Common symptoms of infection depend on whether the infection is a localized infection or a systemic infection. Typical symptoms of local infections include redness, itching, burning, or inflammation. In addition, blisters and increased warmth may also be symptoms of local infections. Conversely, systemic infection symptoms may include chills, fever, nausea, and vomiting. In addition, fatigue, coughing, and weakness may be signs of systemic infections.
Since almost any system in the human body is susceptible to infection, different symptoms may occur, depending on the system in which the infection is present. For example, a urinary tract infection may cause pain and burning upon urination, urinary frequency, urgency, and sometimes, blood in the urine. A urinary tract infection may also cause systemic symptoms such as fever, chills, and fatigue.
Viruses and bacterial infections can cause similar symptoms, but the only way to determine which organism is causing the infection is to see a physician. Medical tests can determine infection types, such as the oral throat swab that tests for strep throat. If the swab culture proves positive for strep, the infection is most likely attributed to a bacterial infection.
Physicians will not always write a prescription for antibiotics to treat infections because antibiotics are only effective for treating bacterial infections. These drugs cannot cure viral infections, as antibiotics are only effective in treating bacterial infections such as strep throat or bacterial ear infections.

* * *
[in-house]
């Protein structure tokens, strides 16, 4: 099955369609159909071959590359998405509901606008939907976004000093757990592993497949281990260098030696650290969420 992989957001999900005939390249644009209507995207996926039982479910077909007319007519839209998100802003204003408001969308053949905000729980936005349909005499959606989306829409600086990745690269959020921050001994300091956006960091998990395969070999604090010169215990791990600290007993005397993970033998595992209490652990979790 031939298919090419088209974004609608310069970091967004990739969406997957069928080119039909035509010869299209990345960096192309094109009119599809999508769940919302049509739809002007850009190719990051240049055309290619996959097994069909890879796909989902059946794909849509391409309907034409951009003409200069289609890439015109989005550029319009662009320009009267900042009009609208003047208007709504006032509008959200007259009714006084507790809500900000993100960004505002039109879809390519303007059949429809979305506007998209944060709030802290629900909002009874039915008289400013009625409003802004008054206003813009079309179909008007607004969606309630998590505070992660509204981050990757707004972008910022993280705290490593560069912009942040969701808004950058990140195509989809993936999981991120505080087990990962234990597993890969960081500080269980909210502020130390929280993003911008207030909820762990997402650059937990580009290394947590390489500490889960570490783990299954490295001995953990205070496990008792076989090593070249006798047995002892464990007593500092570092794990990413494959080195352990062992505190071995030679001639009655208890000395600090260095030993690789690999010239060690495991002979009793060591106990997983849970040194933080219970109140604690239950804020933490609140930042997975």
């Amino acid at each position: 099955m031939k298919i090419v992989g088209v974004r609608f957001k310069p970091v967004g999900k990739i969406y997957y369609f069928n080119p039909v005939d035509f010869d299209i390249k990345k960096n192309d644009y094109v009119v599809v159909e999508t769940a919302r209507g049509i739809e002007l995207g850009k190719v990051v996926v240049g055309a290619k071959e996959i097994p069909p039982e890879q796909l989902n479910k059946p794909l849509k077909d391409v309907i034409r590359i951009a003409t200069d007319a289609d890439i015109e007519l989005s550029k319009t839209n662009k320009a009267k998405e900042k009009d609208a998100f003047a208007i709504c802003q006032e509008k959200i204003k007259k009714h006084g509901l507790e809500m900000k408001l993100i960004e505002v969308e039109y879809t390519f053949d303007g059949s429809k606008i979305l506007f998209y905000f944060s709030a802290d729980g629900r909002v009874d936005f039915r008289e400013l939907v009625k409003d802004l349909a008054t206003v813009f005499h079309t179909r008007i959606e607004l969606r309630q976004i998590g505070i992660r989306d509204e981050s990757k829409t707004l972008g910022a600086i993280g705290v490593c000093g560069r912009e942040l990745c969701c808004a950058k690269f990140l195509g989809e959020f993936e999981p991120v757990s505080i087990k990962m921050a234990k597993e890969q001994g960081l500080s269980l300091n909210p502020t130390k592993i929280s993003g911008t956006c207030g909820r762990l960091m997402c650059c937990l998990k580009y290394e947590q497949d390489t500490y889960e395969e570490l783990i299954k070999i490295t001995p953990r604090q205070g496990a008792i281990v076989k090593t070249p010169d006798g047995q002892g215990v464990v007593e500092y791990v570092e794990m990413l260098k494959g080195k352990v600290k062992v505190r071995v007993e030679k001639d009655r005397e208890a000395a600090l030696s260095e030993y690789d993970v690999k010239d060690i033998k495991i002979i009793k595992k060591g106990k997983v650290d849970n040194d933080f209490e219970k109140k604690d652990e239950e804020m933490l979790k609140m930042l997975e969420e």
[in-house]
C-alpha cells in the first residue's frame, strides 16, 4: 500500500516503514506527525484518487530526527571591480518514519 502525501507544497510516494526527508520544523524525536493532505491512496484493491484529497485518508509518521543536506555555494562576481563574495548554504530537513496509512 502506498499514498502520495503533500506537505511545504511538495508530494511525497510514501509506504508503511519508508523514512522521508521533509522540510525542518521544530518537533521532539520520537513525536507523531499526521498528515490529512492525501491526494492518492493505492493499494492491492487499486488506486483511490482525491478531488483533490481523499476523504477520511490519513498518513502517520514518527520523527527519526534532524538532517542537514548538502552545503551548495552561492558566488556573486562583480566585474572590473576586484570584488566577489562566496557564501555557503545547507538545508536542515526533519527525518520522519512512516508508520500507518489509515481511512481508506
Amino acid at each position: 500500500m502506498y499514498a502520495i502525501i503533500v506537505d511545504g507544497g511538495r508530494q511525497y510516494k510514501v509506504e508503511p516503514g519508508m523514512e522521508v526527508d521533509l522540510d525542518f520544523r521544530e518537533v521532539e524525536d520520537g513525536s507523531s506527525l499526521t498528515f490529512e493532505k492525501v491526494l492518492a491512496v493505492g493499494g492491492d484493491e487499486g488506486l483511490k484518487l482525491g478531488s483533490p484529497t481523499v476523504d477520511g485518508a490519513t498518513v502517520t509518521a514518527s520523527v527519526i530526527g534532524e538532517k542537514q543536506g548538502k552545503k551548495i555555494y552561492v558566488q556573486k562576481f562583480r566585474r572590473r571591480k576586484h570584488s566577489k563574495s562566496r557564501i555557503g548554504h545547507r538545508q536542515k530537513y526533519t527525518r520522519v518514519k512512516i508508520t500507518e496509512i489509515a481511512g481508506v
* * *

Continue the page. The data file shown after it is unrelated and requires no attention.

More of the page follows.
Sometimes, side effects can be worse than the actual symptoms of infection. Side effects from antibiotics include nausea, vomiting, diarrhea, and stomach pain. In addition, they can also cause a severe allergic reaction such as hives or in extreme cases, difficulty breathing, throat swelling, and swelling of the lips and tongue. This is a medical emergency, and if not treated swiftly, the patient may develop respiratory arrest or go into shock.
Some symptoms of infection include pus formation under the skin and drainage from an infected site. An untreated ingrown toenail, for instance, may cause severe pain, redness, and pus formation at the site of the ingrown nail. Although antibiotic ointments may be effective in treating a toenail infection, the patient may need an oral antibiotic. In addition, a minor surgical procedure to remove a portion of the nail and clean out the area may be necessary to relieve the symptoms of infection.